|An ice-cream scoop is the perfect tool for removing squash seeds.|
I retrieved one of the smaller squashes from its lofty perch at lunchtime on Sunday and prepped it for the oven with spices and herbs. (And my pruning saw - the rind is hard.) It was delicious. A simple meal of good home-grown veggie nosh. And with the added bonus of a snack bowl of edible seeds, also oven roasted - although I pulled out a few for resowing before they went into the oven.
I'm waiting for the weather to warm up to a regular 5C before I start sowing any seeds, meanwhile taking the opportunity to finalise what I'll grow in the veg patch this year. These squashes have definitely earned their place, albeit a rather large one as they need a lot of room. Last year I started them off in 3 inch pots (set the seed on its side) and found they quickly needed potting on. Treat them like courgettes and plant them out in late May or early June in a sunny spot, keep them well-watered and well-fed (plenty of organic matter before planting preferably) and have bee friendly plants nearby to guide the bees in the right direction for pollinating the flowers.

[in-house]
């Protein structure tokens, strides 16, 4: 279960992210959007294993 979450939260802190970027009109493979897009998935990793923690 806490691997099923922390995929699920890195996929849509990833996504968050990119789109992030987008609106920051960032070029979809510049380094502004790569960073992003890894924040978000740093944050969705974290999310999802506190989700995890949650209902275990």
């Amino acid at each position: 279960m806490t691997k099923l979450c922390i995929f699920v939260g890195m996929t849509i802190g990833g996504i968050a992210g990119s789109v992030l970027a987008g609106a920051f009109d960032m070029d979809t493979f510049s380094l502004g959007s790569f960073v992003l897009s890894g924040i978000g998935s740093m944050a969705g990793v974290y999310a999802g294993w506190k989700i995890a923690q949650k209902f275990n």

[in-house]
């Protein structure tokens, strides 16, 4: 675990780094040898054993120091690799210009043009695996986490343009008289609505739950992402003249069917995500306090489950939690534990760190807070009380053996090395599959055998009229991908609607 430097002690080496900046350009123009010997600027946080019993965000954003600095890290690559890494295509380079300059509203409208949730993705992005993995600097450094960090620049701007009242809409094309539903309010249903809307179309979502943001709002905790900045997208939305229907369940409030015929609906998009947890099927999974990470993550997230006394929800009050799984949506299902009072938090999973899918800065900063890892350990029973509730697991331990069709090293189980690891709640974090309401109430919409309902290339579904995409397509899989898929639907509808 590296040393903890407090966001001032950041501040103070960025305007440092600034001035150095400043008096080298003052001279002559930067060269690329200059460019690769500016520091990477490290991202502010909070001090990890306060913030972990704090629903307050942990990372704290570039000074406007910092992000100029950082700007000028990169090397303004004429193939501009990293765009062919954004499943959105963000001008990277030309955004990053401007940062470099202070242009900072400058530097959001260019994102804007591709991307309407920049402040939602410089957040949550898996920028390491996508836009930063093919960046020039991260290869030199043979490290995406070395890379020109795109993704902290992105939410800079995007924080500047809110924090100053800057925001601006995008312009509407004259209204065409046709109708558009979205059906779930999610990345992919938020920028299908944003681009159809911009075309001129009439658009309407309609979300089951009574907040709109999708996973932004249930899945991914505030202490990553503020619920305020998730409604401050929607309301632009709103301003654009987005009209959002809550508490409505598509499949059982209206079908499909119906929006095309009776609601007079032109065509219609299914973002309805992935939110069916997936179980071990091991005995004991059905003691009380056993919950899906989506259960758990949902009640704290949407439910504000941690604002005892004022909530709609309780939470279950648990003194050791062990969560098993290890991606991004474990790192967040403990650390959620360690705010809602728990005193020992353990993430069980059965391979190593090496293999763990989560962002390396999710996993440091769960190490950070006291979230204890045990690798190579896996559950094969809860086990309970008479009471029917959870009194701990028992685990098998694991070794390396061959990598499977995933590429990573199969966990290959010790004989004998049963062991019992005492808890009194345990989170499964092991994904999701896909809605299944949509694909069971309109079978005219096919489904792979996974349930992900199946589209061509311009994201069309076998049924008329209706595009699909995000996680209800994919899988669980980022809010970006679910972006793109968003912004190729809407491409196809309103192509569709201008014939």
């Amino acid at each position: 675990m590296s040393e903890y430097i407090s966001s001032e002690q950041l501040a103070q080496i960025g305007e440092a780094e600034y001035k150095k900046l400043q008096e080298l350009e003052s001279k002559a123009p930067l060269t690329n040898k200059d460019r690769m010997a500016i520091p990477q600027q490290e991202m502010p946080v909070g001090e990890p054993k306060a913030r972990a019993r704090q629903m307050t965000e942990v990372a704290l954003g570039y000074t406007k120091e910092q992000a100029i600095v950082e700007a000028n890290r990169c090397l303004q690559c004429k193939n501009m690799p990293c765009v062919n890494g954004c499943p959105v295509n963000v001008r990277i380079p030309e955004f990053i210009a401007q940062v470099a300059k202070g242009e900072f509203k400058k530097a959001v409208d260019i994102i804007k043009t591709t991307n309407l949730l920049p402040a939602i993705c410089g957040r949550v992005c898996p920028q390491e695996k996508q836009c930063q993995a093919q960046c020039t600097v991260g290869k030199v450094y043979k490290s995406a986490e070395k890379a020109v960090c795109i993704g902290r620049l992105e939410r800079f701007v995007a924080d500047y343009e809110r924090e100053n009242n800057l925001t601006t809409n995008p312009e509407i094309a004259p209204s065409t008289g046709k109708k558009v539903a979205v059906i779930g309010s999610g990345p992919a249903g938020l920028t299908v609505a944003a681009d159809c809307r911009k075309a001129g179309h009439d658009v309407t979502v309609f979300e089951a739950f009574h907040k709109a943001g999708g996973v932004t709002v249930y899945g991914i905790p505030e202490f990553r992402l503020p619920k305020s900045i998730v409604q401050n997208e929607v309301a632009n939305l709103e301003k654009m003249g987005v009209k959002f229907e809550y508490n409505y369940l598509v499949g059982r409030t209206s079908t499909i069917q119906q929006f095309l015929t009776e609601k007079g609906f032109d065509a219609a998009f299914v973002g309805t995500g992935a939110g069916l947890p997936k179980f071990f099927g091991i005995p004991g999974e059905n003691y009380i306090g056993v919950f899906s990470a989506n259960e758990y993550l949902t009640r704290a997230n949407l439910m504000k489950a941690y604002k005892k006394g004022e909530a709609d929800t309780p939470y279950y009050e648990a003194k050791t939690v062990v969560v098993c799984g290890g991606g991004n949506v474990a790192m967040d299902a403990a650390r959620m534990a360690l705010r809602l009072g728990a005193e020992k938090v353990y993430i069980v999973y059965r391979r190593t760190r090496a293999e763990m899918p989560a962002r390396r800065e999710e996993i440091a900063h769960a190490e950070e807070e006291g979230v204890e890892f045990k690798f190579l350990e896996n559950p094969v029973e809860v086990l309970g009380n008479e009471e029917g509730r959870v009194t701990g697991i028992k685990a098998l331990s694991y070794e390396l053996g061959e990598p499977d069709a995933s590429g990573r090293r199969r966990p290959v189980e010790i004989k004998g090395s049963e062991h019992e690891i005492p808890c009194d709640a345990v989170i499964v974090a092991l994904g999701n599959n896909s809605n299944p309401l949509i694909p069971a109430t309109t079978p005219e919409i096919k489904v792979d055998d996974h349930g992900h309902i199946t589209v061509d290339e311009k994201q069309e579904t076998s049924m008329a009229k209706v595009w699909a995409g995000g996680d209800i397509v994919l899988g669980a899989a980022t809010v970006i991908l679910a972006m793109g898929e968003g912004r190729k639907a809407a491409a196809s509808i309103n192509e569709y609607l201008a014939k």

Squash Pyjamas is less "floury" than butternut squash and more tasty than marrow. When cooked, the flesh shreds easily into strings, hence 'spaghetti' squash. I cut mine in half, drizzled olive oil over the top, added a sprinkle of dried herbs, some smoked paprika, salt and pepper and then an extra smidgeon of butter on the top - and then roasted it for an hour at 180C. A few slices of bacon would have only increased the pleasure. The seeds were washed of all squash flesh, dried and tossed in olive oil, sprinkled with the same herbs and seasoning as the squash and roasted for 15 minutes. These make a very, very nice crunchy snack.
I bought my Squash Pyjama seeds from More Veg, a good investment at 3 seeds for 75p. In a good summer, this should yield at least 15 squashes - 5 per plant. Even in last year's washout weather, I still had 6 squashes from the two seeds that I grew; both germinated and I left the third seed as a standby which, as it turns out, was not needed. The supplied seeds are not F1 so I presume I can resow my seeds saved from the best plant, in which case my initial investment is even more of a bargain! And don't forget, if we get a good summer and the squashes fruit prolifically as promised, I can also take a few of the edible flowers to add to salads or stuff them before deep frying, as per zucchini fritters.
Now I'm wondering if the young leaves can also be eaten, as you can with very young courgette leaves...